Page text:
Differentiation and candidate experience… some considerations on “Talent Relationship Management” by Armin Trost.

From time to time I receive requests from ex-colleagues and friends associated with talent acquisition or with legal departments asking me for help to find specific candidates to fill their legal positions. Usually the requests go like this – “Could you share this position on your LinkedIn page? I have not found a suitable candidate in months!”- or –“Could you tell your colleagues that I am looking for a candidate with this experience? We have not receive to many resumes… ”-.

The last job description I have been asked to publish states the following: “LEGAL MANAGER required urgently!. We are looking for a Legal Manager with 7 to 10 years of experience in corporate law and international matters. Candidates able to join immediately preferred. Qualification: Master Degree in International Commercial Law, bilingual. Candidates who had previously worked with any organization having more than 500 employees will be given preference. Salary package offered is based on qualification and experience. Please send your CV to name@email.com”.

After one or two weeks my now desperate ex colleague contacts me once again to confirm that I did publish his/her vacancy as I have promised. So far she/him has not received any new resumes at all and his/her conclusion is that “there is no talent out there”. However, I am absolutely sure that the talent she/he is looking for does exist, I have worked with them, I talk to them on a regular basis, and I see their posts published on LinkedIn everyday. But the issue here is that none of those “talents” have felt particularly inclined to apply to this specific position and the question is “Why not?” and who gives us the answer to this interrogation is Prof. Dr. Armin Trost: the post was developed focused on a vacancy rather than on talent.

Dr. Trost, in his book “Talent Relationship Management: Competitive Recruiting Strategies in Times of Talent Shortage”, with his traditional meticulous and structured analysis describes the current challenges that talent acquisition faces “which no longer lies in choosing the right candidates” only. Employer’s passive attitude to attract talent, demographic development, and Internet influence among others are highlighted by the author as part of such challenges.

Dr. Trost carefully leads the reader through an overview of Talent Relationship Management, its philosophy that should be an “extremely active approach from an employer’s perspective”, and the description of the six components that should be part of it. To support his arguments, Dr. Trost also presents successful relevant cases, like the ones of Gerhard Rösch GmbH and Lufthansa German Airlines that attest that creativity, innovation and differentiation are not just necessities but characteristics themselves of Talent Relationship Management.Though the author primarily focuses on relevant topics like employer branding, which is his personal area of expertise, “employer promise” or employee value proposition, strategic personnel planning for key and bottleneck functions, and search and recruitment strategies like “social community recruiting” and “guerilla”, he also goes beyond the expected content for a book on this topic as he illustrates clear tactics like “speed, transparency and appreciation” for constructive settings of “candidate experience” and “candidate retention”.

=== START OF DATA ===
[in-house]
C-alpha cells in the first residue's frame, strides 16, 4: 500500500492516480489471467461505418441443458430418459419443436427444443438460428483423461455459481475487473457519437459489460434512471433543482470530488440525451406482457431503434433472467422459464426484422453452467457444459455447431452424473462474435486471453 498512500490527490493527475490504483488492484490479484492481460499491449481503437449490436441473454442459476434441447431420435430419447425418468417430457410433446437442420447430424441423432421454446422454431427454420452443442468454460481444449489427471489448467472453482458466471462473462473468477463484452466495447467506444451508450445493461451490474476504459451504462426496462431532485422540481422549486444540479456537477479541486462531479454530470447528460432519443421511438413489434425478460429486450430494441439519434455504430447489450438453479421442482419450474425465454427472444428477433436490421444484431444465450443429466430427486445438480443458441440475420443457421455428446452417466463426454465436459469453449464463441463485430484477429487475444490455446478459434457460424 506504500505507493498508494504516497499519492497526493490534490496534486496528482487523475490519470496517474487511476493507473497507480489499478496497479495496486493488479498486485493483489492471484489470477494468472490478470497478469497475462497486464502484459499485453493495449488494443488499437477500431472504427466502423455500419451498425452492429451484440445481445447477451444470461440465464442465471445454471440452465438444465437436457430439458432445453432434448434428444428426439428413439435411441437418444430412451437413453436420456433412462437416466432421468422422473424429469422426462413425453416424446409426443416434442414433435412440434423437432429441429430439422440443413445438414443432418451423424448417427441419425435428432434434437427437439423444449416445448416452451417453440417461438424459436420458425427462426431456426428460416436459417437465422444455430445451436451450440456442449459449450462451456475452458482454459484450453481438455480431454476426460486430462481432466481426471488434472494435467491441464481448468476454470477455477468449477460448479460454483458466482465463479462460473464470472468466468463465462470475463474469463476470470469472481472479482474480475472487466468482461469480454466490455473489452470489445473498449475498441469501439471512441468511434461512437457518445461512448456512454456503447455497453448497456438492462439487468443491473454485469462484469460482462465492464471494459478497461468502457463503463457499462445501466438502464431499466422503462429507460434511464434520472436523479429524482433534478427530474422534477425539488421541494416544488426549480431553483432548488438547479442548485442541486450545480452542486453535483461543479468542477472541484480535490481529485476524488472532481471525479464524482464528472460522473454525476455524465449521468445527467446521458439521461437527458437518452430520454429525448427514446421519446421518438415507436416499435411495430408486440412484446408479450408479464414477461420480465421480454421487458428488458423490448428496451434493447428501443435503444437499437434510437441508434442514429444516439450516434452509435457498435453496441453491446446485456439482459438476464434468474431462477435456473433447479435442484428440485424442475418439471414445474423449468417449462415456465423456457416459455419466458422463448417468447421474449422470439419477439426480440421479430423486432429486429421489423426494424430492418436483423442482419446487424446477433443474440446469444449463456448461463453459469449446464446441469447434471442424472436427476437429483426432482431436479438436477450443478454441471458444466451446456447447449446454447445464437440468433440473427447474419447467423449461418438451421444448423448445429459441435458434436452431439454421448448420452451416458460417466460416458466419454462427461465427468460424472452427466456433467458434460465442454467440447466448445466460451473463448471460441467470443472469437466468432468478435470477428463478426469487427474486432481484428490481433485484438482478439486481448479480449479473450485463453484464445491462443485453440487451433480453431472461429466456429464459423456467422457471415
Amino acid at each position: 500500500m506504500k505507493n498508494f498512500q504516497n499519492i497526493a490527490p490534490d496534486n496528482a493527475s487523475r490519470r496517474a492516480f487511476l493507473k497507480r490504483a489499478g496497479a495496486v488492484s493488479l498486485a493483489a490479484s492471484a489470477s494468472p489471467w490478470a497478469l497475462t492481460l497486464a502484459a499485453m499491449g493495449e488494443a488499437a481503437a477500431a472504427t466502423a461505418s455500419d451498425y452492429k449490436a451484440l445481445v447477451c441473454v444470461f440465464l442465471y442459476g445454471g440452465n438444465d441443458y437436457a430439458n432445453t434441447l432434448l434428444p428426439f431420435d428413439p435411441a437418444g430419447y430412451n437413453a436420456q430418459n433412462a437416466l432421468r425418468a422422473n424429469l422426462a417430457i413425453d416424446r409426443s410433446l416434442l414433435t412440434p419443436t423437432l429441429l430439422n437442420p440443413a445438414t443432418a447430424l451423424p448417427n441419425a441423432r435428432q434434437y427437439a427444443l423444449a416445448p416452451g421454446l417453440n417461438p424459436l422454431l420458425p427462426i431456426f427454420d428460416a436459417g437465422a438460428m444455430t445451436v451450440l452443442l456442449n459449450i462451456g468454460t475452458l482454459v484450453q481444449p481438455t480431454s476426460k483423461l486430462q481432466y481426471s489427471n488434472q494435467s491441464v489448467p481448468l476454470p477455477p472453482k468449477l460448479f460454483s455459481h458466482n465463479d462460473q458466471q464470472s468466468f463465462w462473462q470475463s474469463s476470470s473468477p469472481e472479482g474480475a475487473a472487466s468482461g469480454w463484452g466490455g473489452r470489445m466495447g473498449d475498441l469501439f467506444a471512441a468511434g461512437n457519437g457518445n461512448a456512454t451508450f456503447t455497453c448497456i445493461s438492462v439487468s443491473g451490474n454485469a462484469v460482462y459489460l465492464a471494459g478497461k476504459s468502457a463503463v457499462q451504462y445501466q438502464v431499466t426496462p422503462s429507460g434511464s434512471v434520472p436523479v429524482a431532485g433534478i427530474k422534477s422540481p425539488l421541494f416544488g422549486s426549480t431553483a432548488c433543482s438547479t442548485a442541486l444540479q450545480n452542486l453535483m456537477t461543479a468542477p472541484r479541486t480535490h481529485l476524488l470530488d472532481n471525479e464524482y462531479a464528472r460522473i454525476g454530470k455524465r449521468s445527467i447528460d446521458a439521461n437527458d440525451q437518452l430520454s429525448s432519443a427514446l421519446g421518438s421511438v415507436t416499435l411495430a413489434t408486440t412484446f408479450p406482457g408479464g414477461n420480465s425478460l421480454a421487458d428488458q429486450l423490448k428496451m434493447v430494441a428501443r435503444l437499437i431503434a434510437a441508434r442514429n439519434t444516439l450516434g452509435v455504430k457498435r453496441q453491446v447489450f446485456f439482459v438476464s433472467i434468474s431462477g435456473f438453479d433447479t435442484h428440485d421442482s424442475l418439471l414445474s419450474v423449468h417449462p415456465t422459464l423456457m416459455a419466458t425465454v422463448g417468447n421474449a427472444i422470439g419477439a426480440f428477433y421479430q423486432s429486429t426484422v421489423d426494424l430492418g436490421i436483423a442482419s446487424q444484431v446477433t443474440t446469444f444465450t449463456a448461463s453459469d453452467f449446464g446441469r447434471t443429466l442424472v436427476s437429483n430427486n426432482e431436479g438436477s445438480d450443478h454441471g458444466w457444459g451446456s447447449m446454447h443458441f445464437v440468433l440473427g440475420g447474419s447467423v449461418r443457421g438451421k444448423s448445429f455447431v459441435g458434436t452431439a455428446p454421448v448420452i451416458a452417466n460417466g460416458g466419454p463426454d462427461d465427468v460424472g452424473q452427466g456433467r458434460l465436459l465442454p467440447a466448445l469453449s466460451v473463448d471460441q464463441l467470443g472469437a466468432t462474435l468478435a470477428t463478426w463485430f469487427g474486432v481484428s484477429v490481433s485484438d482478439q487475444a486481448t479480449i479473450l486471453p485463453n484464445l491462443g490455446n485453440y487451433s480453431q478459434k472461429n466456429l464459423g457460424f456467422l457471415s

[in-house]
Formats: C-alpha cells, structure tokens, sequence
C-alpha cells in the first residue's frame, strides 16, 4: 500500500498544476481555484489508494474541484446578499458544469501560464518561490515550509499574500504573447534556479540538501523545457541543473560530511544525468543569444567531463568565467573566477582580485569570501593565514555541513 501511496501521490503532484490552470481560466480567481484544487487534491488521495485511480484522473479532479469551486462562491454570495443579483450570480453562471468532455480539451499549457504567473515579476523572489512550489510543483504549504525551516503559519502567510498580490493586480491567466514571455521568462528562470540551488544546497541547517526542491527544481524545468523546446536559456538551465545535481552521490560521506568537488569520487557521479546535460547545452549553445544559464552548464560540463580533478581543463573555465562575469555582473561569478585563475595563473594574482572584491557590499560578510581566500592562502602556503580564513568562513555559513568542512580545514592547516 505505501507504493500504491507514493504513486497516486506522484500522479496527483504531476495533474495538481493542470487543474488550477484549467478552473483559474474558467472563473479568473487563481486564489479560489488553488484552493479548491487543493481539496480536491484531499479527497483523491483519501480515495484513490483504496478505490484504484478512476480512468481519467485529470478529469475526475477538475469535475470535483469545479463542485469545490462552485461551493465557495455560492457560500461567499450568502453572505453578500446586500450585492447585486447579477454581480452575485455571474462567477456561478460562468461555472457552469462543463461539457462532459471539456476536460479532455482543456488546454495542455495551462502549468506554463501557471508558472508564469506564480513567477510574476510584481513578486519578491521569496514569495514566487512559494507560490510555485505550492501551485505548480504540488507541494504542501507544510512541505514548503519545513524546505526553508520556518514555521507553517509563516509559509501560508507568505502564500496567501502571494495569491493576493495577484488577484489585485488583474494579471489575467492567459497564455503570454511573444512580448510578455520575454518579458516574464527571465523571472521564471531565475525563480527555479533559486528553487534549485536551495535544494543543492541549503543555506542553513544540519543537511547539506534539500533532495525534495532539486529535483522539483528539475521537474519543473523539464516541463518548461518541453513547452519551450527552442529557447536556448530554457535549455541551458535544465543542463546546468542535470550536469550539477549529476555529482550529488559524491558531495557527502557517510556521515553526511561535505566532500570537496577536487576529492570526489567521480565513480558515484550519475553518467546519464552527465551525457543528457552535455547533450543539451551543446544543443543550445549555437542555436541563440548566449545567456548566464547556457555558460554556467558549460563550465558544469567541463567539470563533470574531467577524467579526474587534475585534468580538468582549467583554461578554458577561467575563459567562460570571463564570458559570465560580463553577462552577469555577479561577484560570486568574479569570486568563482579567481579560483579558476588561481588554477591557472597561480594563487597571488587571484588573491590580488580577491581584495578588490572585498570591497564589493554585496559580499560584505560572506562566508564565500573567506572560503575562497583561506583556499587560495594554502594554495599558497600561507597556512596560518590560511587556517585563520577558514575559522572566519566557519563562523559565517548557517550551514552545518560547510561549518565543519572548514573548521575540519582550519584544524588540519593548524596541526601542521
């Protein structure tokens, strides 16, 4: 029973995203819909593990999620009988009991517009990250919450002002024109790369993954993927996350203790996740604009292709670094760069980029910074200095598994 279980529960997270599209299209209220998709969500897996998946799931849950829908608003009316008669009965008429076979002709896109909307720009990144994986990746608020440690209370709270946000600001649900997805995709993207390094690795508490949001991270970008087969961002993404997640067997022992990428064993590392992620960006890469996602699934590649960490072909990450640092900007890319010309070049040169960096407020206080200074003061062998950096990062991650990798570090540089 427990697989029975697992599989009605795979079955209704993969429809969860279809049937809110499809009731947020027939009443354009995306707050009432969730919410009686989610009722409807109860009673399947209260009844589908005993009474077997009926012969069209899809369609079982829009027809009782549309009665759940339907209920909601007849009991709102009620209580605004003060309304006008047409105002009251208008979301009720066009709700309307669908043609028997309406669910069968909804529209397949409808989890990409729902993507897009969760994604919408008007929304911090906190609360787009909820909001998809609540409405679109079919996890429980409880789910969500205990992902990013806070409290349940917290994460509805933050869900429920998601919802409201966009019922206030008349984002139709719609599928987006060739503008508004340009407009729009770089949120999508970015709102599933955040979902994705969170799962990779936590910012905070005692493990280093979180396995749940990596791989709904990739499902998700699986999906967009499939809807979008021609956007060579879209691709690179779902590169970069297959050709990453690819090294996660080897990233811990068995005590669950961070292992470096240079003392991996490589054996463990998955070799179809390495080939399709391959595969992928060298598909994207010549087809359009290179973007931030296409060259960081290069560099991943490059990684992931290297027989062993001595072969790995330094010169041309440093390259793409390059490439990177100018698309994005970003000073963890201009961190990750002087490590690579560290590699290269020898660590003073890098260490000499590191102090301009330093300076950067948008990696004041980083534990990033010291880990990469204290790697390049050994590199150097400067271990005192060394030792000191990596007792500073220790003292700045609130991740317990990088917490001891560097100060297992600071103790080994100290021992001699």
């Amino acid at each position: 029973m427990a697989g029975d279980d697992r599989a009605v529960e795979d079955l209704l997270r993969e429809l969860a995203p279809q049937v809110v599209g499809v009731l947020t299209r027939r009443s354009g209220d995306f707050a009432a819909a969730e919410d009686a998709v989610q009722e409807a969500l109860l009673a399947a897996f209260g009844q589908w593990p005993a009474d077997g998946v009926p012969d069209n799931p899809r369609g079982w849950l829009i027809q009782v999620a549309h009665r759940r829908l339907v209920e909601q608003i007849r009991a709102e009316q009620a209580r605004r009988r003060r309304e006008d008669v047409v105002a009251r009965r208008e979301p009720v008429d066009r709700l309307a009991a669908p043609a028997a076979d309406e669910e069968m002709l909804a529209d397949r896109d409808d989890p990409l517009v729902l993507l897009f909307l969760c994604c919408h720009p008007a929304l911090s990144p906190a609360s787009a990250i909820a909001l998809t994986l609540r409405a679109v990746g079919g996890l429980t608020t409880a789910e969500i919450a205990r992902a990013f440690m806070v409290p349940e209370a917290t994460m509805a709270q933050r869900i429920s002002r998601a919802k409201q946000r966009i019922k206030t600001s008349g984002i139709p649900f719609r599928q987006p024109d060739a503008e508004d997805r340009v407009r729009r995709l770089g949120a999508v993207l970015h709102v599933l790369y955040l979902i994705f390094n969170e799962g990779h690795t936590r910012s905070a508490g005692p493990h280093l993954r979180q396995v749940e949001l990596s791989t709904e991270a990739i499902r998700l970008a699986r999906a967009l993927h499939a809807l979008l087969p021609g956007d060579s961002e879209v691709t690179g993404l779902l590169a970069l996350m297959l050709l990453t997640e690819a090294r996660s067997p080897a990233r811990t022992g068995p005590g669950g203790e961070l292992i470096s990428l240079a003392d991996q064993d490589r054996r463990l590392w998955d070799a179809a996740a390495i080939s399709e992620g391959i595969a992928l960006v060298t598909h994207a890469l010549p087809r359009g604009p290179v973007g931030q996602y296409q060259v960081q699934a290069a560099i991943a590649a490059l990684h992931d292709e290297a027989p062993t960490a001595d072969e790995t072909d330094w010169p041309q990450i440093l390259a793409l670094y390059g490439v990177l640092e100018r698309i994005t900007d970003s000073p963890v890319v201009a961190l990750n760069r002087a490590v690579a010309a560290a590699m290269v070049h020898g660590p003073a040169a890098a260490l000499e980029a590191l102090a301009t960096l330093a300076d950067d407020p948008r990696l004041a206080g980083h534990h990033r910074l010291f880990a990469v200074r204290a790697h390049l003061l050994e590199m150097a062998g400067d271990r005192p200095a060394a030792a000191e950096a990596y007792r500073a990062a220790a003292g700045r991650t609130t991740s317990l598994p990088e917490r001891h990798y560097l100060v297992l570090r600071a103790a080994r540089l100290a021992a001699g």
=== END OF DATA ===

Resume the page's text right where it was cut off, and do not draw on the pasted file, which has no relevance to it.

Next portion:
From the content of the book it becomes evident that the author is not particularly a big follower of the so well known phrase “We owe our success to our people”; however, it also becomes clear that Dr. Trost does care about people and businesses. The author makes all efforts to remark that, if employers own their success to their people then they should take care of them by improving their experience with them, being the first one the “candidate experience”. It could be inferred from the book that if you care about your people you demonstrate it, not just state it.

For those professionals who are not already familiar with Dr. Armin Trost’s work who is an industrial and organizational German psychologist and author, speaker and consultant who focuses primarily on talent management, employer branding and the future of work, they will meet on this book an author that is highly accessible to understand while he also delivers top level academic and practical content.

The research of Dr. Trost can be particularly useful to, besides human resources practitioners of course, entrepreneurs, key executives, and managers of all levels and areas to get a better understanding of the current dynamics affecting talent acquisition and how to tackle them, or in any case, how to support those areas that have the specific task of attracting the talent they need.

Finally, for those readers who are not “hunting” candidates but are somehow candidates themselves this book may be helpful to them to find out where, how and when large companies, small and medium-sized business “which do, and will, suffer more intensively from the shortage of talent” will search for new talent in the times ahead.